Blockchain, Bitcoin, Cryptocurrencies – what is it all about? Anouk looks back at our episode with Erika Federis on the topic.
“Cash or card?” This is a question we are all used to hearing when paying for our goods and services. Many of us would logically assume that by resting our card on the contactless reader, the money goes straight from our bank account to that of the seller.
In her podcast episode, Erika Federis, previously in-house legal counsel at the digital payment platform Wirex, explains that this is not the case. In fact, before your money ultimately arrives in the seller’s account, it will have gone through a variety of intermediaries. Each of these parties will be looking to take their cut of the fee for providing their services.
Cryptocurrencies like Bitcoin, which use blockchain technology, aim to address this costly and lengthy payment infrastructure by removing the middleman and facilitate near-instantaneous transactions. Because cryptocurrencies are decentralized, they are not controlled by individuals or institutes like central banks and governments. Sounds unsafe and sketchy? That’s where the blockchain technology which enables cryptocurrencies to exist in the first place comes in.
In essence, a blockchain is a decentralized technology spread across a peer-to-peer network (basically many different computers known as nodes), that manage, record and confirm transactions. A now well-known way in which this technology is used is cryptocurrency, but its potential application extends far beyond that. For example, it is envisaged that blockchain technology could be used to improve constituent voting mechanisms as well as efficient and encrypted sharing of patient medical records. Big players like McDonalds have recently shown their interest in these advantages of blockchain tech by joining a blockchain pilot for the purposes of improving transparency when it comes to their supply chains. Similar positive impacts could be envisaged for the fashion industry.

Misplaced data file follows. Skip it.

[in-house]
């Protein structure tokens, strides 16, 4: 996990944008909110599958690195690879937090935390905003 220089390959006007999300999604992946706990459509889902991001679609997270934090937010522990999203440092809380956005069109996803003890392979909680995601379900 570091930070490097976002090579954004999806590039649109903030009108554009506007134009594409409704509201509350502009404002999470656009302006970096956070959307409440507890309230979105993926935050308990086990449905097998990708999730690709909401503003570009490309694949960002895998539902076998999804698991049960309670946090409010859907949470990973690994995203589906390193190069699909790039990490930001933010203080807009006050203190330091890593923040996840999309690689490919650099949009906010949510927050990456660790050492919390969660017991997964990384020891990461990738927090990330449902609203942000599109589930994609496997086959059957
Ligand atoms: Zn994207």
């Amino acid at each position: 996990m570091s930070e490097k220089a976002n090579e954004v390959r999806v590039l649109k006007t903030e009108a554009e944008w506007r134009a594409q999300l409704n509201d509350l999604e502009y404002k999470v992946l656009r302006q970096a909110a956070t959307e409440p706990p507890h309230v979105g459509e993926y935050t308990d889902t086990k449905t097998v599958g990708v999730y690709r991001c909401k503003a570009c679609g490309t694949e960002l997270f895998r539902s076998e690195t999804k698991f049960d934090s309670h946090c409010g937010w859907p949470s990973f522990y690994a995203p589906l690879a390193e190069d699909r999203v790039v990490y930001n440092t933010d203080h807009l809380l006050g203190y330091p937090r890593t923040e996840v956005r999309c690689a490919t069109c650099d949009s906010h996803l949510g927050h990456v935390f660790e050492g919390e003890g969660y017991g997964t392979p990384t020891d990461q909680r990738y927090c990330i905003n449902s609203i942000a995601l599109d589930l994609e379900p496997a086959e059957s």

Cryptocurrencies therefore are mediums of exchange, just like the US dollar but that use this technology to encrypt, record and verify every transaction on a public blockchain. Any data uploaded onto a chain receives a timestamp, thereby creating a verifiable record and audit trail for every transaction. So, despite the bad rep as a result of some serious money laundering scandals, a major appeal of this technology is its transparency and security.
Still, don’t we need some rules and regulations?
We sure do! At the moment, the obligation of crypto entities in the UK is not very clear. Some countries like Switzerland, home to Crypto Valley, are ahead of the game and impose statutory obligations rather than mere guidance. But, the more activity from crypto based institutions grows, the more difficult it will be for regulators to ignore the industry. The EU’s activities in the space are therefore encouraging. It has published draft proposed regulations for crypto markets, which will hopefully bring uniformity and a comprehensive set of regulations. However, as Erika puts it:
“At the moment, it’s a case of watch this space”
You might be thinking, this is all well and good, but I still don’t really understand how any of this works. Fear not – you are not alone! As the US Senator Thomas Carper has said: “”Virtual currencies, perhaps most notably Bitcoin, have captured the imagination of some, struck fear among others, and confused the heck out of the rest of us”.
If you want to learn and understand more, start by giving Erika Federis’s episode below a listen. She provides some great resources for you to go and do your own research and encourages you to get involved in the conversation with others.